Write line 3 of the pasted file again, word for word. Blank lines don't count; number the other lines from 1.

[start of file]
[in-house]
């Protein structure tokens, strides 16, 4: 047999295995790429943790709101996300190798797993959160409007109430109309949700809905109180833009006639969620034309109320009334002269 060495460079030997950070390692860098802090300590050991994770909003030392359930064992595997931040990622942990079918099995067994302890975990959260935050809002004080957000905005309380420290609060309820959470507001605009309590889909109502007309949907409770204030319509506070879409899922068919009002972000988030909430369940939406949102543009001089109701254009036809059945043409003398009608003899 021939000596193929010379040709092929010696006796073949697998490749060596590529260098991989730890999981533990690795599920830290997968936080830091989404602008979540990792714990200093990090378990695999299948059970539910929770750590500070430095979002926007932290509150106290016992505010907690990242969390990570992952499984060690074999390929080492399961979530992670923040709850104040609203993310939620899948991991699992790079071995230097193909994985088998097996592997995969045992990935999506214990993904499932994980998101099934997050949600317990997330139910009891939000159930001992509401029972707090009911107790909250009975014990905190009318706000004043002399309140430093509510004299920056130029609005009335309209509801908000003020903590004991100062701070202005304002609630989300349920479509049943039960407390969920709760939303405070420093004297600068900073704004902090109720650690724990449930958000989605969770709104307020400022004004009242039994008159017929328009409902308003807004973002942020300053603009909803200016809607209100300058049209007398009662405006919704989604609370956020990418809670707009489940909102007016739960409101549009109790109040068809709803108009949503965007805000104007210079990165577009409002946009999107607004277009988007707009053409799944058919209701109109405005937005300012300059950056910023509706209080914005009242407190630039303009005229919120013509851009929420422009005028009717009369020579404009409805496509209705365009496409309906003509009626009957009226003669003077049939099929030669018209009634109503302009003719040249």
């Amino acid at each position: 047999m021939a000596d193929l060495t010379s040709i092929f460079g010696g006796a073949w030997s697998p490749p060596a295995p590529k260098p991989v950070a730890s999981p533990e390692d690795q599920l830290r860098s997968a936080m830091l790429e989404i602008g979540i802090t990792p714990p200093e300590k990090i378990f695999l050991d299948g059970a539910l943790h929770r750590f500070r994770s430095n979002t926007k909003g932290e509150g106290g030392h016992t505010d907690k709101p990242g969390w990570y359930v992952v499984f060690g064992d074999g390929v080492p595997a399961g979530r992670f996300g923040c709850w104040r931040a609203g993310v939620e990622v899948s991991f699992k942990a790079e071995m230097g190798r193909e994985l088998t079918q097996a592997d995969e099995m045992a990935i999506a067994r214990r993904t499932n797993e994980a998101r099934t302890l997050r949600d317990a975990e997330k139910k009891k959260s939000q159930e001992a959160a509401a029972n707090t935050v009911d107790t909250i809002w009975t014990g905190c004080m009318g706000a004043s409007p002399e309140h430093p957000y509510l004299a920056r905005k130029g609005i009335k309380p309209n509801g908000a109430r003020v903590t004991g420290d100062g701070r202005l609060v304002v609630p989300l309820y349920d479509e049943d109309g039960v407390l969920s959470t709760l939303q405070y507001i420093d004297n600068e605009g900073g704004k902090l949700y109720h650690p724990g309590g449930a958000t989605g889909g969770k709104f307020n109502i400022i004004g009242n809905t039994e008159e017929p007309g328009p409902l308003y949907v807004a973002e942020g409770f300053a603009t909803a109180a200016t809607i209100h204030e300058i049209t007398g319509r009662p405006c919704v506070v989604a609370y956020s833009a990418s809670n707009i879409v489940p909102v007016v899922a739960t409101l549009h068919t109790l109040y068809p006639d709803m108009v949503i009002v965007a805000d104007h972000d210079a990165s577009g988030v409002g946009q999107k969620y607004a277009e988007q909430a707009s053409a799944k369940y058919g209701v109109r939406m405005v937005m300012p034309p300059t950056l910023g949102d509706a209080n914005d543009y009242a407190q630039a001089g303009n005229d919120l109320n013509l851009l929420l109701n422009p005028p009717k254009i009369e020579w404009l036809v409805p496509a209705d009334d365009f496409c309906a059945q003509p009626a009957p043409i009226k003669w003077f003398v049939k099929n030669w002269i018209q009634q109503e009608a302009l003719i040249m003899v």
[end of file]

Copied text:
């Amino acid at each position: 047999m021939a000596d193929l060495t010379s040709i092929f460079g010696g006796a073949w030997s697998p490749p060596a295995p590529k260098p991989v950070a730890s999981p533990e390692d690795q599920l830290r860098s997968a936080m830091l790429e989404i602008g979540i802090t990792p714990p200093e300590k990090i378990f695999l050991d299948g059970a539910l943790h929770r750590f500070r994770s430095n979002t926007k909003g932290e509150g106290g030392h016992t505010d907690k709101p990242g969390w990570y359930v992952v499984f060690g064992d074999g390929v080492p595997a399961g979530r992670f996300g923040c709850w104040r931040a609203g993310v939620e990622v899948s991991f699992k942990a790079e071995m230097g190798r193909e994985l088998t079918q097996a592997d995969e099995m045992a990935i999506a067994r214990r993904t499932n797993e994980a998101r099934t302890l997050r949600d317990a975990e997330k139910k009891k959260s939000q159930e001992a959160a509401a029972n707090t935050v009911d107790t909250i809002w009975t014990g905190c004080m009318g706000a004043s409007p002399e309140h430093p957000y509510l004299a920056r905005k130029g609005i009335k309380p309209n509801g908000a109430r003020v903590t004991g420290d100062g701070r202005l609060v304002v609630p989300l309820y349920d479509e049943d109309g039960v407390l969920s959470t709760l939303q405070y507001i420093d004297n600068e605009g900073g704004k902090l949700y109720h650690p724990g309590g449930a958000t989605g889909g969770k709104f307020n109502i400022i004004g009242n809905t039994e008159e017929p007309g328009p409902l308003y949907v807004a973002e942020g409770f300053a603009t909803a109180a200016t809607i209100h204030e300058i049209t007398g319509r009662p405006c919704v506070v989604a609370y956020s833009a990418s809670n707009i879409v489940p909102v007016v899922a739960t409101l549009h068919t109790l109040y068809p006639d709803m108009v949503i009002v965007a805000d104007h972000d210079a990165s577009g988030v409002g946009q999107k969620y607004a277009e988007q909430a707009s053409a799944k369940y058919g209701v109109r939406m405005v937005m300012p034309p300059t950056l910023g949102d509706a209080n914005d543009y009242a407190q630039a001089g303009n005229d919120l109320n013509l851009l929420l109701n422009p005028p009717k254009i009369e020579w404009l036809v409805p496509a209705d009334d365009f496409c309906a059945q003509p009626a009957p043409i009226k003669w003077f003398v049939k099929n030669w002269i018209q009634q109503e009608a302009l003719i040249m003899v």